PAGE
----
Wednesday, January 25, 2012

DBW Conference - Tracking Inside Ebooks?

This morning I've been reading a roundup of information for the Digital Book World 2012. (#dbw12) Several things caught me as a bit uncomfortable as an author, but this one caught me as uncomfortable on the reader scale.

The EPUB 3 publishing language, for instance, allows for JavaScript to be embedded in e-books, which would theoretically allow publishers to track their readers’ reading habits – if only retailers would allow that code in the books it sells and build e-reader software capable of supporting such technology.

Read the article, "Barnes & Noble to Share More Reader Data with Publishers ."

Personally speaking, I find this a bit intrusive. Isn't it enough that every time I purchase something with a debit or credit card, someone, somewhere is tracking my spending habits? Every time I buy something online, same thing. How far does this intrusion really need to go? I realize researchers and marketers need their data, but...

Do I really need to read a book and feel that someone's "big brother" is looking over my shoulder as I'm reading my book? If I want someone in bed with me, I'll invite them.

As it is, the reading suggestions I get from Amazon because I happen to look at certain books, gets a little carried away, and has absolutely nothing to do with my long-range reading habits. The range of books I read is across the spectrum, with many different variables tied into the book-of-the-moment. One of the reasons I love browsing bookstores. Hey, send me a survey so I know what information I'm sharing and who I'm sharing it with, and I'll decide if I want to share it.

When does the need for market research cross the line into an unwanted, and unexpected, intrusion of my personal space? Rest assured, there's nothing more likely to send me back into a bookstore with cash in hand to buy a nice print book with no one looking over my shoulder except for the fact that another copy of that print book was sold at that store in that particular part of the country.

It's not that I actually care who sees what I'm reading or tracking in that sense, but for me there's an intimacy in the reading experience. If I want someone else inside that book with me I'll invite a friend to a read-aloud exchange.

This is likely to have me looking a lot closer on terms of use features before buying an ebook, and what format that ebook will take. I am more likely to purchase from smaller publishers who simply want to sell me a good book in digital format, and then track what books seem more popular. But I suggest publishers take a close look at those terms of use on that software, too. Look at what Apple is doing with their iBooks Author formatting app and the limitations on using that app. Not really yours, is it?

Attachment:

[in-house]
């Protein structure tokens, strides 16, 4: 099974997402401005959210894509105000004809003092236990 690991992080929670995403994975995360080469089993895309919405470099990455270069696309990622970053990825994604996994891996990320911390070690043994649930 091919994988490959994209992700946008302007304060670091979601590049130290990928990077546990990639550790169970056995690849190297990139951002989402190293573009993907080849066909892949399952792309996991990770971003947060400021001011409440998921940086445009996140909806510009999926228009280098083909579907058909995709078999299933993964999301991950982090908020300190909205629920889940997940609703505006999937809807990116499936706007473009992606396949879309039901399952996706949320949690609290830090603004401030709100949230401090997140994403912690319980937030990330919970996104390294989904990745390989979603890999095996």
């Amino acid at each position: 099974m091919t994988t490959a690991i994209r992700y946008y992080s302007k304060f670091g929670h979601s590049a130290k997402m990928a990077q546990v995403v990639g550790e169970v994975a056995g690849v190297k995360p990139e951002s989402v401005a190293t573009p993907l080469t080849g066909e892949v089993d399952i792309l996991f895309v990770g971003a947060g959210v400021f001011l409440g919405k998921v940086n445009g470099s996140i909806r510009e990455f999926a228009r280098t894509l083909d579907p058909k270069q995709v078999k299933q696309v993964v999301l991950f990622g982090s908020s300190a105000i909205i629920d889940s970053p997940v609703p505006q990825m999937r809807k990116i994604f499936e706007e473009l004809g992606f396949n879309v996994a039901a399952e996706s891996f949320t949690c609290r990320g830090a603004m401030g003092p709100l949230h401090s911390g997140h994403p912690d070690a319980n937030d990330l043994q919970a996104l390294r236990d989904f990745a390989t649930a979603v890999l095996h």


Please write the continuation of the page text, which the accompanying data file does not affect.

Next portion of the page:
Deregulation can be a wild card. Radio and television have, or had certain regulations on who could own what and there was someone watching how things bled out into each other, looking at monopolization that could lead to a certain level of unwanted control of media. Think FCC.

Gosh, some days of late it feels like walking through a landscape filled with hidden land mines. Watch where you step.

Seems to me there's a lot of inbreeding going on in the publishing world at the moment and I wonder who's watching? Attempting controls of pricing, everyone dipping their toes into the publishing arena, software companies attempting to control how their software is used and defining sales channels to be used, possible internal tracking of reader habits. The market is wide open, I'm seeing problems ahead. Take another look at that word, synergy. Not always quite such positive energy there.

I want to see a free market in the publishing world--much freer than it has been. There are some real jewels out there in books that now have an opportunity to come to light. I'm excited by those possibilities. On the other hand, as often happens, there are the dangers of misuse as well.

They put a good spin on it, but IMO, one needs to be more aware than ever of what you're buying in that digital package--ebook, apps, and/or software. Don't go in blind--know what you're really buying--or not. Know how much of your private habits you're sharing with the outside world. How much do they really need to know? How much do you want them to know?

Just saying, and, of course, just my opinion... And yours would be?

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